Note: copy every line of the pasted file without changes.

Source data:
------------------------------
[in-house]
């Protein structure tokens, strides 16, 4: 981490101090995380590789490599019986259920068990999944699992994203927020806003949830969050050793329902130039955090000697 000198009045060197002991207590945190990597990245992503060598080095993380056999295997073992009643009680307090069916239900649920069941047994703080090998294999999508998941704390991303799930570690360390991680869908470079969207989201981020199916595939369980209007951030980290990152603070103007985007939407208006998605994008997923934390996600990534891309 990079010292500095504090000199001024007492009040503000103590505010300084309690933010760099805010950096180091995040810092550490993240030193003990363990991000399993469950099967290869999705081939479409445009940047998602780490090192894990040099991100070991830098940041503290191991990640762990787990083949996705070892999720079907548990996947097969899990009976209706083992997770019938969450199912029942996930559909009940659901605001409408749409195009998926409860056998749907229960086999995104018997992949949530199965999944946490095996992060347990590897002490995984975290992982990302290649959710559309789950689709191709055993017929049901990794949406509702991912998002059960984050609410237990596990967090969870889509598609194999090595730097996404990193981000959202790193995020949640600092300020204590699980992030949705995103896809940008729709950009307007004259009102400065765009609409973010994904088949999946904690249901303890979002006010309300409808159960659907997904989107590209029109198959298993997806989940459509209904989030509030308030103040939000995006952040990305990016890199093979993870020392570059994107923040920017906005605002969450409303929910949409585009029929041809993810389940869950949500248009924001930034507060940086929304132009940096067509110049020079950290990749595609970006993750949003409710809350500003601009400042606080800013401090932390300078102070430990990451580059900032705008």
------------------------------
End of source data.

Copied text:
[in-house]
């Protein structure tokens, strides 16, 4: 981490101090995380590789490599019986259920068990999944699992994203927020806003949830969050050793329902130039955090000697 000198009045060197002991207590945190990597990245992503060598080095993380056999295997073992009643009680307090069916239900649920069941047994703080090998294999999508998941704390991303799930570690360390991680869908470079969207989201981020199916595939369980209007951030980290990152603070103007985007939407208006998605994008997923934390996600990534891309 990079010292500095504090000199001024007492009040503000103590505010300084309690933010760099805010950096180091995040810092550490993240030193003990363990991000399993469950099967290869999705081939479409445009940047998602780490090192894990040099991100070991830098940041503290191991990640762990787990083949996705070892999720079907548990996947097969899990009976209706083992997770019938969450199912029942996930559909009940659901605001409408749409195009998926409860056998749907229960086999995104018997992949949530199965999944946490095996992060347990590897002490995984975290992982990302290649959710559309789950689709191709055993017929049901990794949406509702991912998002059960984050609410237990596990967090969870889509598609194999090595730097996404990193981000959202790193995020949640600092300020204590699980992030949705995103896809940008729709950009307007004259009102400065765009609409973010994904088949999946904690249901303890979002006010309300409808159960659907997904989107590209029109198959298993997806989940459509209904989030509030308030103040939000995006952040990305990016890199093979993870020392570059994107923040920017906005605002969450409303929910949409585009029929041809993810389940869950949500248009924001930034507060940086929304132009940096067509110049020079950290990749595609970006993750949003409710809350500003601009400042606080800013401090932390300078102070430990990451580059900032705008």